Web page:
“She has done what she could and has anointed my body for burial ahead of time.” Mark 14:8 NLT
Jesus was having dinner in the home of Simon the Leper, when a woman came in with a beautiful alabaster jar of expensive perfume. She broke the jar and poured the perfume over his head. It was a wasteful action that made no sense to everyone at the dinner. The perfume was worth about a year of wages – it could have been sold and the money given to the poor. But Jesus turned the woman’s act of extravagant love into a memorial of his impending betrayal and death:
“Leave her alone. Why criticize her for doing such a good thing to me? You will always have the poor among you, and you can help them whenever you want to. But you will not always have me. She has done what she could and has anointed my body for burial ahead of time. I tell you the truth, wherever the Good News is preached throughout the world, this woman’s deed will be remembered and discussed.” Mark 14:6-9 NLT
It was a catalytic event that triggered the betrayal of Jesus by Judas – an act that is unimaginable for a disciple of Jesus. The essence of the story was recorded in all four gospels although the details differ in the gospels of Luke and John – the woman’s deed was indeed remembered and discussed wherever the Good News is preached.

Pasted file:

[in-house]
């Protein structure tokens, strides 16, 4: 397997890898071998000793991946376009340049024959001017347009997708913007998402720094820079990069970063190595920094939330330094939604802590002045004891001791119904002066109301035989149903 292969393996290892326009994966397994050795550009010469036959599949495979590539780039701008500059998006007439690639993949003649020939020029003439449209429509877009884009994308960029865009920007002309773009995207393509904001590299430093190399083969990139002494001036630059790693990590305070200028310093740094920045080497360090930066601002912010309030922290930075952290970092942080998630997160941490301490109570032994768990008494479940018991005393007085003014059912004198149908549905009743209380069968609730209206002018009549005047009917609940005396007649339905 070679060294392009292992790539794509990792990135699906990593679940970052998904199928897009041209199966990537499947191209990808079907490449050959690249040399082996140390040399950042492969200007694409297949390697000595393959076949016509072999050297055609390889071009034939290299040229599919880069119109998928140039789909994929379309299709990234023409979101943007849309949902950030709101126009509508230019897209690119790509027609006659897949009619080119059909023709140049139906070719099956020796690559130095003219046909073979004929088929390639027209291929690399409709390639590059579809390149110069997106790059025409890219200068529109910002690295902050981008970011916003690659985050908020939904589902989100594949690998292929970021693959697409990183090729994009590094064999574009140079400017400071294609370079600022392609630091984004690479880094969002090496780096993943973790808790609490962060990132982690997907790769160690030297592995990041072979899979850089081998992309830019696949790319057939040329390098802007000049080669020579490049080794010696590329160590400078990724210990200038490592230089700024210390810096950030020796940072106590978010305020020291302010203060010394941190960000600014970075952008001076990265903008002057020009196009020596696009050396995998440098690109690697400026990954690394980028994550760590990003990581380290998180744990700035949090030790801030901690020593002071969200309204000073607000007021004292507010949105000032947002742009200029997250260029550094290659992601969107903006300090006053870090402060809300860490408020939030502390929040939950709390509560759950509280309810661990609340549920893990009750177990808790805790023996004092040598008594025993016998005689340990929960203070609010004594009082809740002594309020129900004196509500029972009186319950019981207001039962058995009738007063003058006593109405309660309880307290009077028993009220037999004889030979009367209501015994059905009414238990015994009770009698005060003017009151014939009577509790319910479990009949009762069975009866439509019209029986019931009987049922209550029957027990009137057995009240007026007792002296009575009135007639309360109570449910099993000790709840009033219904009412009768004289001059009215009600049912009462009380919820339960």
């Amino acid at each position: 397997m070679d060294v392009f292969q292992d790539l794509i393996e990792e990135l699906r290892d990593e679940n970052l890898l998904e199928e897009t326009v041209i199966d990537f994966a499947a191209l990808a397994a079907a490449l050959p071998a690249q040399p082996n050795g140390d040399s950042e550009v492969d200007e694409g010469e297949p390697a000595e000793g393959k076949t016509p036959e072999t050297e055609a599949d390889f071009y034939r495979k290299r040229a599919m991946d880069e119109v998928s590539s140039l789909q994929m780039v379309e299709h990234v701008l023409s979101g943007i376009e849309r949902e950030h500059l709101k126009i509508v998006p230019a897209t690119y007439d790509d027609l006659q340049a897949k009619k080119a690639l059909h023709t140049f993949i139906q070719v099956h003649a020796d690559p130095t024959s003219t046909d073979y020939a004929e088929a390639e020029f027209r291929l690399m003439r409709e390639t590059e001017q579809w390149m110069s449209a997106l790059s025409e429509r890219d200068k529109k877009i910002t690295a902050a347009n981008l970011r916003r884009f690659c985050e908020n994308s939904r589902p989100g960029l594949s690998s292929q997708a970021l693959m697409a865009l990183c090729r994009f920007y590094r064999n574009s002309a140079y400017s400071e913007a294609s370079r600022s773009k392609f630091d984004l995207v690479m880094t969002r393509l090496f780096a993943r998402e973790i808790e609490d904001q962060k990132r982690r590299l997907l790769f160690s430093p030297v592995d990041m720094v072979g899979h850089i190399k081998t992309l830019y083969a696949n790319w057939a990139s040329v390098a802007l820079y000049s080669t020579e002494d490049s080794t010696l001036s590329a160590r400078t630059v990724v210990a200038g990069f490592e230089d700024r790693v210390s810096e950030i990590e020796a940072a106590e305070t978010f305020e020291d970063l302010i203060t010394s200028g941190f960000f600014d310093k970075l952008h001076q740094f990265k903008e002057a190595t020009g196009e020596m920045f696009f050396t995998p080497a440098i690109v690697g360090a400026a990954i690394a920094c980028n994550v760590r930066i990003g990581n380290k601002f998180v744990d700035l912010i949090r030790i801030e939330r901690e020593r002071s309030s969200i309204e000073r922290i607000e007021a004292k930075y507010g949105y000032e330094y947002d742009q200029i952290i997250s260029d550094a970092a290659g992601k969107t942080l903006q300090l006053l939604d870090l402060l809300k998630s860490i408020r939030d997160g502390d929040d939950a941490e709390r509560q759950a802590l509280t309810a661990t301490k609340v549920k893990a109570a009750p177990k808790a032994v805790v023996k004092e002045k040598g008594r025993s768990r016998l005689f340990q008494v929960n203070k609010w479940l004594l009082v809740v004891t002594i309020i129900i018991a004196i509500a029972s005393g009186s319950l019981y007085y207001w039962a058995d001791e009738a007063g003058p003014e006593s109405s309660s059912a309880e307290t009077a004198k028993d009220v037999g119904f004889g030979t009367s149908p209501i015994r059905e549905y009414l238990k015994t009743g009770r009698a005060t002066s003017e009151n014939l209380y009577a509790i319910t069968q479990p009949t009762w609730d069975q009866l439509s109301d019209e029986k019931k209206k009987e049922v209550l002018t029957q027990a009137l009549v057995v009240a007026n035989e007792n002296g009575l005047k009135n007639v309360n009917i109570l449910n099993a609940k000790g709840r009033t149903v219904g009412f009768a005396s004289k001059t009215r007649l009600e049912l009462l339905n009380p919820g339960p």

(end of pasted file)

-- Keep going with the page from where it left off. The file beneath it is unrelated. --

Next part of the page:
The woman’s action marked the beginning of the end of Jesus’ life on earth. In caring for the dying, it is very critical to be able to identify when a patient is at the end of life. When doctors are able to identify that a patient is at the end of life, they can focus their attention to provide the patient with terminal loving care instead of subjecting him or her to futile and painful death denying and delaying measures. When we deny the reality of death, we cannot truly live. The good news of the Christian faith is that Jesus came to empower us to face death and to live the abundant life by remembering His death on the cross through the ritual of the Holy Communion:
“For every time you eat this bread and drink this cup, you are announcing the Lord’s death until he comes again. So anyone who eats this bread or drinks this cup of the Lord unworthily is guilty of sinning against the body and blood of the Lord. That is why you should examine yourself before eating the bread and drinking the cup. For if you eat the bread or drink the cup without honoring the body of Christ, you are eating and drinking God’s judgment upon yourself. That is why many of you are weak and sick and some have even died.” 1 Corinthians 11:26-30 NLT